Tuesday, August 02, 2005
As we wrote last week, Ameriquest Capital CEO and owner Roland Arnall has been named U.S. Ambassador to the Netherlands, in no small part due to the financial generosity of he and his wife Dawn towards President Bush and to other groups sympathetic to President Bush.
Obviously not one to rest upon his laurels, Arnall's company Ameriquest has also been spreading the wealth in California. According to campaign filings released yesterday, Ameriquest and the Arnalls ponied up some $2.3 million (Dawn Arnall files separately) to campaigns and committees in the first half of 2005, including at least $1.9 million to seven committees that support Governor Schwarzenegger's Year of Reform agenda.
California Business PAC - $600,000
California Business Properties - $200,000
New Majority PAC (scroll down for the extra $8k) - $268,000
Small Business Action Committee - $250,000
Californians to Stop Higher Taxes - $250,000
Governor Schwarzenegger's California Recovery Team - $250,000
Citizens to Save California - $100,000
Several of those committees in turn gave to the other committees. One committee in particular, the Small Business Action Committee, received $200,000 from California Business Properties committee and $150,000 from the New Majority PAC , which Ameriquest had given $200,000 and $268,000 to respectively. Yet, Ameriquest still claimed today that it did not back the effort of the Small Business Action Committee to support Prop 75, a contentious ballot initiative that would limit unions ability to use dues for political purposes.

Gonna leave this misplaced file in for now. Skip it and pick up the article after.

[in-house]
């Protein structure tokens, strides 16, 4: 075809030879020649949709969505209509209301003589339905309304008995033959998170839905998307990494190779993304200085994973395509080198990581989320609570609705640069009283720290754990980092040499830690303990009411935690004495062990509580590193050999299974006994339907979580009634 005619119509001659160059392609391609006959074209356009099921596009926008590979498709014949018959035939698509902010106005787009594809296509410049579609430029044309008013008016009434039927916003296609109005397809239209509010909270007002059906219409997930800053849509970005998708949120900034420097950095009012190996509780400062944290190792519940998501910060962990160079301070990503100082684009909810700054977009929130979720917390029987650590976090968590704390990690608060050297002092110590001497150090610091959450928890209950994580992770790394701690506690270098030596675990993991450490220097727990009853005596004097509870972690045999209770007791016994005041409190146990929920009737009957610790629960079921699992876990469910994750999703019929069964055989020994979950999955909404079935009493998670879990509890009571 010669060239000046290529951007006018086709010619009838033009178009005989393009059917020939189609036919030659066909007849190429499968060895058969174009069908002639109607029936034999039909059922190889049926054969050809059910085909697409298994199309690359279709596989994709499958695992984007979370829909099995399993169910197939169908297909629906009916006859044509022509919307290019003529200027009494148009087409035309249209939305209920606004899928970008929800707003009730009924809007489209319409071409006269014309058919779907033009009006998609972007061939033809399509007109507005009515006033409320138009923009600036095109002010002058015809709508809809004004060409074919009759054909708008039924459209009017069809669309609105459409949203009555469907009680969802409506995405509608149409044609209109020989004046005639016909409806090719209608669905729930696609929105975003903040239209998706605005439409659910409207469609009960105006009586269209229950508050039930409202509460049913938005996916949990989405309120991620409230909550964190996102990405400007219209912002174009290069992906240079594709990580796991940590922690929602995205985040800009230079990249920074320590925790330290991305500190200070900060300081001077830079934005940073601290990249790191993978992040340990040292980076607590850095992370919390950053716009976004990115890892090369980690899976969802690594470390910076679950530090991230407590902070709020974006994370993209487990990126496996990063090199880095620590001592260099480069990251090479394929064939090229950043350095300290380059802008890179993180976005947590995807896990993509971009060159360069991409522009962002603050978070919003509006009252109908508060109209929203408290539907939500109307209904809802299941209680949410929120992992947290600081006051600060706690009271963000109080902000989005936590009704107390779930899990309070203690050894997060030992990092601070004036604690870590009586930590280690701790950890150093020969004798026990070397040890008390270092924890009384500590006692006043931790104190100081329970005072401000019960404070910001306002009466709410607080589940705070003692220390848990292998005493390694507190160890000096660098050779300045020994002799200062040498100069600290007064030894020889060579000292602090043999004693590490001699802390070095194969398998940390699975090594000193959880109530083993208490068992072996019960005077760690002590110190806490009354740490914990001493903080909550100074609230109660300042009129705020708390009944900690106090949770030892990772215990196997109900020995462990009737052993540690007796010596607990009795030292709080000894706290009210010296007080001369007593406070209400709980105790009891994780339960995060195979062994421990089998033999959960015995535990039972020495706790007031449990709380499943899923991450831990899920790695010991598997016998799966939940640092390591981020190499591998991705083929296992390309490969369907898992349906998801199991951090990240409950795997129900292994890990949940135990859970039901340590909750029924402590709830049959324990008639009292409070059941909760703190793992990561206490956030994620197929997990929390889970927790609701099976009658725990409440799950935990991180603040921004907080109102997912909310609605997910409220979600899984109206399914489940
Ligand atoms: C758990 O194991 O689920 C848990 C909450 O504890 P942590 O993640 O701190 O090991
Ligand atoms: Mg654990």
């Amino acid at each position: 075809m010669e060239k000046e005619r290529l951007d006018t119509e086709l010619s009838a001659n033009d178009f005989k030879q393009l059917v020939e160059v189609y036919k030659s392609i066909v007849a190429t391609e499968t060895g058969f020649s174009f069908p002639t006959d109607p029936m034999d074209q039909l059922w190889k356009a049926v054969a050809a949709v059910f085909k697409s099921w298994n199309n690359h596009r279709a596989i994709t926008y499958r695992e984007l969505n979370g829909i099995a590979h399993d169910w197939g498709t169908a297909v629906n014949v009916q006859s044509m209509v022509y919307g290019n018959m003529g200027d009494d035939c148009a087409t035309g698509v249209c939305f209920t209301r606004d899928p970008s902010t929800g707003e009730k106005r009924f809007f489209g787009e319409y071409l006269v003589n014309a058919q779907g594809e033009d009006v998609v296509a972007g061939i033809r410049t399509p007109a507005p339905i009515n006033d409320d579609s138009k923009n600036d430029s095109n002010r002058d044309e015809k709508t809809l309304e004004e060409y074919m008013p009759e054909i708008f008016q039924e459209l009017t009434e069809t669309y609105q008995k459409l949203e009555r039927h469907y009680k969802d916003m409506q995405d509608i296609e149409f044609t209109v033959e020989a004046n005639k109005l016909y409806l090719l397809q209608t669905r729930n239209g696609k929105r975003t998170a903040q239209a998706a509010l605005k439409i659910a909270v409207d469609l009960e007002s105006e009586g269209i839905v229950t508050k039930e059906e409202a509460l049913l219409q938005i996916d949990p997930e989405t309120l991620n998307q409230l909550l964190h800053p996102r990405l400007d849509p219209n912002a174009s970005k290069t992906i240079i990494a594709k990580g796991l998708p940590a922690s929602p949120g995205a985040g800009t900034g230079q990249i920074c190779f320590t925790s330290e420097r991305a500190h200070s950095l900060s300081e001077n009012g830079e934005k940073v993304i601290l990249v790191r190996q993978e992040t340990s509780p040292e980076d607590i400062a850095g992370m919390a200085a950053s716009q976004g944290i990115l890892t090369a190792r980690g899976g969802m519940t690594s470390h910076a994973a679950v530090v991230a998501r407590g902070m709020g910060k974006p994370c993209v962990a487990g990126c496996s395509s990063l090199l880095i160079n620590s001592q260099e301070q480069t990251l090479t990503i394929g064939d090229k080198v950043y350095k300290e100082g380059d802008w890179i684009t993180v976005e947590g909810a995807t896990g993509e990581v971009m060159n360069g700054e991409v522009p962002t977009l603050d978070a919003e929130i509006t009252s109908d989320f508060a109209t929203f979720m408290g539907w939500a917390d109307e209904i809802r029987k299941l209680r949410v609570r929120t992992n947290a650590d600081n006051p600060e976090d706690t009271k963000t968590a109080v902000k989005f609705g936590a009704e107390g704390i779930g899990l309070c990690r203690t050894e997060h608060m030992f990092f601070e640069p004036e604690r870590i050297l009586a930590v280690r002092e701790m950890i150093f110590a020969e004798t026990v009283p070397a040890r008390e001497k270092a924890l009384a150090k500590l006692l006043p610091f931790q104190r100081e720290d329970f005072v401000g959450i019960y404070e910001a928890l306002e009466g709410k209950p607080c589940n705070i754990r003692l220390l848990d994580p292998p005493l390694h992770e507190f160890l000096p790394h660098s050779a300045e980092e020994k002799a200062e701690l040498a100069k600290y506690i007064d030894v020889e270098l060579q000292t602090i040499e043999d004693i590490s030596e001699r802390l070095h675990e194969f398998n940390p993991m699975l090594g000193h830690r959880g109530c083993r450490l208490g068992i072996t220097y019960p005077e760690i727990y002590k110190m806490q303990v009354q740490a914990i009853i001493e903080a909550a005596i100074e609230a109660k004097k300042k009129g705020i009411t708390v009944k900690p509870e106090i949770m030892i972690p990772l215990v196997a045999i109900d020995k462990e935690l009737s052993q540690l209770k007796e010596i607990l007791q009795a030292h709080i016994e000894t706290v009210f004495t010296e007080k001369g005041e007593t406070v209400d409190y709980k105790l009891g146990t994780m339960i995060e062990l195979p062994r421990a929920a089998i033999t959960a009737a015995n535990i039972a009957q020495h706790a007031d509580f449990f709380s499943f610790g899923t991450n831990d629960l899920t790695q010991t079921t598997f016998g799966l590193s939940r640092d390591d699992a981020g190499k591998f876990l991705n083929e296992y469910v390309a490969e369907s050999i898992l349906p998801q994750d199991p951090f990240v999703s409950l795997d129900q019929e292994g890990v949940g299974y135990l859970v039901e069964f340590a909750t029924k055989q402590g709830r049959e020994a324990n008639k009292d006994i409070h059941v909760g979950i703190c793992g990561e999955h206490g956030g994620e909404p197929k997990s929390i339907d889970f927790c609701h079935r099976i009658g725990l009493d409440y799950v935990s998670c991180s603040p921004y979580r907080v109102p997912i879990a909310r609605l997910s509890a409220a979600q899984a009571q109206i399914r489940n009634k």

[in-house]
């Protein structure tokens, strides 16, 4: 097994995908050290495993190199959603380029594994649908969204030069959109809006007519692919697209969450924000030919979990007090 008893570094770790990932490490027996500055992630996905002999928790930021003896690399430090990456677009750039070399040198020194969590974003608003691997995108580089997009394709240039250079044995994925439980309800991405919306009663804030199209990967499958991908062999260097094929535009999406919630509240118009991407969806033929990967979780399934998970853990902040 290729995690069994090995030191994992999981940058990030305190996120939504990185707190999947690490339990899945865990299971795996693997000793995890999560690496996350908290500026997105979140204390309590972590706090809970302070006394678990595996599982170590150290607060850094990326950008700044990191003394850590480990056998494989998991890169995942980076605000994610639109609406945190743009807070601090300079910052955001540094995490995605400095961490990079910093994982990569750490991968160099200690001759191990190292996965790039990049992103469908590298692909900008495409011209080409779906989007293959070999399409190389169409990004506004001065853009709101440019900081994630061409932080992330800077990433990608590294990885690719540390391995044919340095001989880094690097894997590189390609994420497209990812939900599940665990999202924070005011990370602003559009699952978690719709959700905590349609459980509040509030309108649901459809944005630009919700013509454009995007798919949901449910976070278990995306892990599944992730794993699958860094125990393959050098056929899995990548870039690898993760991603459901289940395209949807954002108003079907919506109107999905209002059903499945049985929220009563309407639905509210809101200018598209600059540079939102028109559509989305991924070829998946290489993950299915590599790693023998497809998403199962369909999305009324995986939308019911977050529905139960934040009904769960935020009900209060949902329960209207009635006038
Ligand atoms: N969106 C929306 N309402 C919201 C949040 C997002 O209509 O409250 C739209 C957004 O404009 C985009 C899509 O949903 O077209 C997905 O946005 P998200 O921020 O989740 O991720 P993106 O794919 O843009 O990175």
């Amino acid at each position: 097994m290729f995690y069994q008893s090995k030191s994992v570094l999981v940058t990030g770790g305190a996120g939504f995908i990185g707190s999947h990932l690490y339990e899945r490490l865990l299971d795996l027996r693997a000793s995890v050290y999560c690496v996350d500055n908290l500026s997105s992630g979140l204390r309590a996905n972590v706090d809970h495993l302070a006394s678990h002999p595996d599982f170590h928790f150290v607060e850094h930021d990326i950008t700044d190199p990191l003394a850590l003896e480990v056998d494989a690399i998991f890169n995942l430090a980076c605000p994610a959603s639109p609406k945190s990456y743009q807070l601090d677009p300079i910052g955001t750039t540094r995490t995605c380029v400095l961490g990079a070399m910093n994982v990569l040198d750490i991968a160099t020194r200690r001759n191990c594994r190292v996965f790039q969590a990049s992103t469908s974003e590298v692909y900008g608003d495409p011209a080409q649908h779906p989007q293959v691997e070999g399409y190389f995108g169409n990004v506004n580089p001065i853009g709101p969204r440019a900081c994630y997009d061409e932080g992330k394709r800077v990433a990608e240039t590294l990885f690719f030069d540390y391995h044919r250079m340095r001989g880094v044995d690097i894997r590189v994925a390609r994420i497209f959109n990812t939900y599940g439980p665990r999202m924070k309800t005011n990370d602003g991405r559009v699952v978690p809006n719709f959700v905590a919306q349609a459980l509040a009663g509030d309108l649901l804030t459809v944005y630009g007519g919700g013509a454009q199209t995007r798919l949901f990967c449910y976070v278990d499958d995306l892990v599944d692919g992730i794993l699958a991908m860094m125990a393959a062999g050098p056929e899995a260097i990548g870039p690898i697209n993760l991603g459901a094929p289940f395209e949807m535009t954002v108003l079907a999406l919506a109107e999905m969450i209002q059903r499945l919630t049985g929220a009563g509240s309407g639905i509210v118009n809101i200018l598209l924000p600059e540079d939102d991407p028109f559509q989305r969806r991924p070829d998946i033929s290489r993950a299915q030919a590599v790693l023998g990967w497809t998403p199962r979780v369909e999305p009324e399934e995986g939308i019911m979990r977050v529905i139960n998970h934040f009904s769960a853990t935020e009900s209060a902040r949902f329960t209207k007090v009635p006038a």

Well, maybe Joe California would be more likely to believe that seemingly ridiculous claim if he knew that Ameriquest also gave more than $100,000 to the state Democratic Party. But wait . . . Ameriquest also gave $50,000 to the state Republican Party. For those out there who equate spending money with free speech, just exactly what the hell do you think Ameriquest is saying here?
The problem here isn't just that the company is taking advantage of California's campaign laws to avoid responsibility for its political contributions, it's that anyone can give such huge sums of money to influence elections in the first place.
Schwarzenegger's committees have had four other contributors kick in at least $1 million a piece to his agenda. As long as rich folks can make contributions out of our price range to political campaigns, the rest of us will remain priced, and locked, out of the political process.